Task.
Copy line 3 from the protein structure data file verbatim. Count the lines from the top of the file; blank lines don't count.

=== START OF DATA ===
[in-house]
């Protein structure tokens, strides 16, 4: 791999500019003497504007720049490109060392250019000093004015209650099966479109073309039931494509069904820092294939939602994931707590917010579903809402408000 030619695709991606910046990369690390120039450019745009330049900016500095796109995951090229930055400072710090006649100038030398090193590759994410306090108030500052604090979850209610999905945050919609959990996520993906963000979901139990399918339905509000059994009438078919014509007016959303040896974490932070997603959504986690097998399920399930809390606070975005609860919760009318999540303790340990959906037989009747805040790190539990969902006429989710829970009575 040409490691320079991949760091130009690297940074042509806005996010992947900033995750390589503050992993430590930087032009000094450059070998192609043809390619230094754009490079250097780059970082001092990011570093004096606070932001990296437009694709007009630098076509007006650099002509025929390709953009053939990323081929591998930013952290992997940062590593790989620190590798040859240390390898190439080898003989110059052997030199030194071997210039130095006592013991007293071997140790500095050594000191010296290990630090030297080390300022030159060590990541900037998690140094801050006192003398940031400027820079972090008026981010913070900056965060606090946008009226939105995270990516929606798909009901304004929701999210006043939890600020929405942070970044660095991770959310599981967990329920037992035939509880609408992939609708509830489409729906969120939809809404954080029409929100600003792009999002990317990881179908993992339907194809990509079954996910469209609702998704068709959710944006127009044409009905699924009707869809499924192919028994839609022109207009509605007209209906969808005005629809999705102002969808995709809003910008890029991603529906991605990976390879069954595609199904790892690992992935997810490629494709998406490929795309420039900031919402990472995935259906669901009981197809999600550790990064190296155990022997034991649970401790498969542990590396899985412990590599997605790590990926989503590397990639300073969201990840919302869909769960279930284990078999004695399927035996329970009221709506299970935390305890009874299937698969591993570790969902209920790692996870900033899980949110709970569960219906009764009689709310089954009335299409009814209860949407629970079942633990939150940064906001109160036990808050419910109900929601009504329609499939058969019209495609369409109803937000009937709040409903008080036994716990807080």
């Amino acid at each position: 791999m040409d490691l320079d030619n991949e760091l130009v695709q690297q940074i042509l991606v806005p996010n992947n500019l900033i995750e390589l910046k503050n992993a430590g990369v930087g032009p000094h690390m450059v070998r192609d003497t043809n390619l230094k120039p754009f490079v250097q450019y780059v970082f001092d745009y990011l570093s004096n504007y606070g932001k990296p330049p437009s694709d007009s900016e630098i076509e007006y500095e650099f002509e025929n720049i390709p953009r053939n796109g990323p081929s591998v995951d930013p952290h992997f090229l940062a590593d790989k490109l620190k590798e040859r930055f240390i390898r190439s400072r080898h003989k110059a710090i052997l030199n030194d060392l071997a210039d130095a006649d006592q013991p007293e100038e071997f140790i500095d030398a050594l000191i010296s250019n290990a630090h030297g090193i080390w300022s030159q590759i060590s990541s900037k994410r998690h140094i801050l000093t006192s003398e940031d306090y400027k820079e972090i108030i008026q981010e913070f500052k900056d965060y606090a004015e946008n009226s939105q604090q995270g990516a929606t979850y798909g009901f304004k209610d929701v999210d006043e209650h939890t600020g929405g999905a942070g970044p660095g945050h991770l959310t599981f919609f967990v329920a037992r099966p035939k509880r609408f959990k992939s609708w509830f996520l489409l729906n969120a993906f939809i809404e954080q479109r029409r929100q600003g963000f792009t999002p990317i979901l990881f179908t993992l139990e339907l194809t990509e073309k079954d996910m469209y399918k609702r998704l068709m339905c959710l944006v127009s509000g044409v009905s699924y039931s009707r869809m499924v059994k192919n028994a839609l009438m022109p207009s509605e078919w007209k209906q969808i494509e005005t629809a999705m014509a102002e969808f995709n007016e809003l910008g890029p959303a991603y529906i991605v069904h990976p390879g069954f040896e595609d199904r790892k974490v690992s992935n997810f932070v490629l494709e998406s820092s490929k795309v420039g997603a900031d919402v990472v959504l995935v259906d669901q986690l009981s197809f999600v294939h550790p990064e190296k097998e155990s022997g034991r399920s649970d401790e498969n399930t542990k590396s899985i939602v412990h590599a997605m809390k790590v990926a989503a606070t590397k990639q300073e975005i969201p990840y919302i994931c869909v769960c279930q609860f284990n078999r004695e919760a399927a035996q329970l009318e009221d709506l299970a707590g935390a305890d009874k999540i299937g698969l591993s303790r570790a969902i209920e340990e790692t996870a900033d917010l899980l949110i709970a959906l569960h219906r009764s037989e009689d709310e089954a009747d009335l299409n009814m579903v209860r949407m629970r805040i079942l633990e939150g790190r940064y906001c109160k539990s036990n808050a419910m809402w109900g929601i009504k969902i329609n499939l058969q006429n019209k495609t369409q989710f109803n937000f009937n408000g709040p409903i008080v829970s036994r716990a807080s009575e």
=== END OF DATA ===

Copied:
């Amino acid at each position: 791999m040409d490691l320079d030619n991949e760091l130009v695709q690297q940074i042509l991606v806005p996010n992947n500019l900033i995750e390589l910046k503050n992993a430590g990369v930087g032009p000094h690390m450059v070998r192609d003497t043809n390619l230094k120039p754009f490079v250097q450019y780059v970082f001092d745009y990011l570093s004096n504007y606070g932001k990296p330049p437009s694709d007009s900016e630098i076509e007006y500095e650099f002509e025929n720049i390709p953009r053939n796109g990323p081929s591998v995951d930013p952290h992997f090229l940062a590593d790989k490109l620190k590798e040859r930055f240390i390898r190439s400072r080898h003989k110059a710090i052997l030199n030194d060392l071997a210039d130095a006649d006592q013991p007293e100038e071997f140790i500095d030398a050594l000191i010296s250019n290990a630090h030297g090193i080390w300022s030159q590759i060590s990541s900037k994410r998690h140094i801050l000093t006192s003398e940031d306090y400027k820079e972090i108030i008026q981010e913070f500052k900056d965060y606090a004015e946008n009226s939105q604090q995270g990516a929606t979850y798909g009901f304004k209610d929701v999210d006043e209650h939890t600020g929405g999905a942070g970044p660095g945050h991770l959310t599981f919609f967990v329920a037992r099966p035939k509880r609408f959990k992939s609708w509830f996520l489409l729906n969120a993906f939809i809404e954080q479109r029409r929100q600003g963000f792009t999002p990317i979901l990881f179908t993992l139990e339907l194809t990509e073309k079954d996910m469209y399918k609702r998704l068709m339905c959710l944006v127009s509000g044409v009905s699924y039931s009707r869809m499924v059994k192919n028994a839609l009438m022109p207009s509605e078919w007209k209906q969808i494509e005005t629809a999705m014509a102002e969808f995709n007016e809003l910008g890029p959303a991603y529906i991605v069904h990976p390879g069954f040896e595609d199904r790892k974490v690992s992935n997810f932070v490629l494709e998406s820092s490929k795309v420039g997603a900031d919402v990472v959504l995935v259906d669901q986690l009981s197809f999600v294939h550790p990064e190296k097998e155990s022997g034991r399920s649970d401790e498969n399930t542990k590396s899985i939602v412990h590599a997605m809390k790590v990926a989503a606070t590397k990639q300073e975005i969201p990840y919302i994931c869909v769960c279930q609860f284990n078999r004695e919760a399927a035996q329970l009318e009221d709506l299970a707590g935390a305890d009874k999540i299937g698969l591993s303790r570790a969902i209920e340990e790692t996870a900033d917010l899980l949110i709970a959906l569960h219906r009764s037989e009689d709310e089954a009747d009335l299409n009814m579903v209860r949407m629970r805040i079942l633990e939150g790190r940064y906001c109160k539990s036990n808050a419910m809402w109900g929601i009504k969902i329609n499939l058969q006429n019209k495609t369409q989710f109803n937000f009937n408000g709040p409903i008080v829970s036994r716990a807080s009575e």